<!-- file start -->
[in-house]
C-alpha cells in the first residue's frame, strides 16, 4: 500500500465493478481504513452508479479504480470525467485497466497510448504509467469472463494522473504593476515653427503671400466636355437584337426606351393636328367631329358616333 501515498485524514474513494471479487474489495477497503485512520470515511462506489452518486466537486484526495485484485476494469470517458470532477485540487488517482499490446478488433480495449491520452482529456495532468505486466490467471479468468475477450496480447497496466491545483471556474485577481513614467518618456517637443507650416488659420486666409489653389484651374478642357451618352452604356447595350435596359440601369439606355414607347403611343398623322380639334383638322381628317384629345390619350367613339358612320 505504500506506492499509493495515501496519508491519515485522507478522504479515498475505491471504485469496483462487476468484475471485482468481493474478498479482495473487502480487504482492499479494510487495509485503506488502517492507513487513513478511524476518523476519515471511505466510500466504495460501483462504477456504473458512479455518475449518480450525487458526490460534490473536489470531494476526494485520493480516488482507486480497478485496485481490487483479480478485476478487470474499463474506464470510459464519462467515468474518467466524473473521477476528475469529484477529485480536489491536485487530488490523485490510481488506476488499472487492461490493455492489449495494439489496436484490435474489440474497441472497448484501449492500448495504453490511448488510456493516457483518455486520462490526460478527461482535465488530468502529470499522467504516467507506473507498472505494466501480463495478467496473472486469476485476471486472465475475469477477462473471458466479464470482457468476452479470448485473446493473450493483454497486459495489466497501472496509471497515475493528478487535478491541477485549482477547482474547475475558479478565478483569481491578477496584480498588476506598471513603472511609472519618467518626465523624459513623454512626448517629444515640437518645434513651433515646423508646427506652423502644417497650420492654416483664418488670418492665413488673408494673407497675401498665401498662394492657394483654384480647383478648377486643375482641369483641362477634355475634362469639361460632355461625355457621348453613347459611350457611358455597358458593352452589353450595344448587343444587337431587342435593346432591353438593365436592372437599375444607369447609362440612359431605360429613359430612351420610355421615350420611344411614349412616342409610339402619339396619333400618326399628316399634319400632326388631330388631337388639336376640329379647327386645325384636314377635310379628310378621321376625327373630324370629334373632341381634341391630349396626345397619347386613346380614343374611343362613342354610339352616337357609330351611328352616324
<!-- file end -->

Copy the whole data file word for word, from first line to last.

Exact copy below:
[in-house]
C-alpha cells in the first residue's frame, strides 16, 4: 500500500465493478481504513452508479479504480470525467485497466497510448504509467469472463494522473504593476515653427503671400466636355437584337426606351393636328367631329358616333 501515498485524514474513494471479487474489495477497503485512520470515511462506489452518486466537486484526495485484485476494469470517458470532477485540487488517482499490446478488433480495449491520452482529456495532468505486466490467471479468468475477450496480447497496466491545483471556474485577481513614467518618456517637443507650416488659420486666409489653389484651374478642357451618352452604356447595350435596359440601369439606355414607347403611343398623322380639334383638322381628317384629345390619350367613339358612320 505504500506506492499509493495515501496519508491519515485522507478522504479515498475505491471504485469496483462487476468484475471485482468481493474478498479482495473487502480487504482492499479494510487495509485503506488502517492507513487513513478511524476518523476519515471511505466510500466504495460501483462504477456504473458512479455518475449518480450525487458526490460534490473536489470531494476526494485520493480516488482507486480497478485496485481490487483479480478485476478487470474499463474506464470510459464519462467515468474518467466524473473521477476528475469529484477529485480536489491536485487530488490523485490510481488506476488499472487492461490493455492489449495494439489496436484490435474489440474497441472497448484501449492500448495504453490511448488510456493516457483518455486520462490526460478527461482535465488530468502529470499522467504516467507506473507498472505494466501480463495478467496473472486469476485476471486472465475475469477477462473471458466479464470482457468476452479470448485473446493473450493483454497486459495489466497501472496509471497515475493528478487535478491541477485549482477547482474547475475558479478565478483569481491578477496584480498588476506598471513603472511609472519618467518626465523624459513623454512626448517629444515640437518645434513651433515646423508646427506652423502644417497650420492654416483664418488670418492665413488673408494673407497675401498665401498662394492657394483654384480647383478648377486643375482641369483641362477634355475634362469639361460632355461625355457621348453613347459611350457611358455597358458593352452589353450595344448587343444587337431587342435593346432591353438593365436592372437599375444607369447609362440612359431605360429613359430612351420610355421615350420611344411614349412616342409610339402619339396619333400618326399628316399634319400632326388631330388631337388639336376640329379647327386645325384636314377635310379628310378621321376625327373630324370629334373632341381634341391630349396626345397619347386613346380614343374611343362613342354610339352616337357609330351611328352616324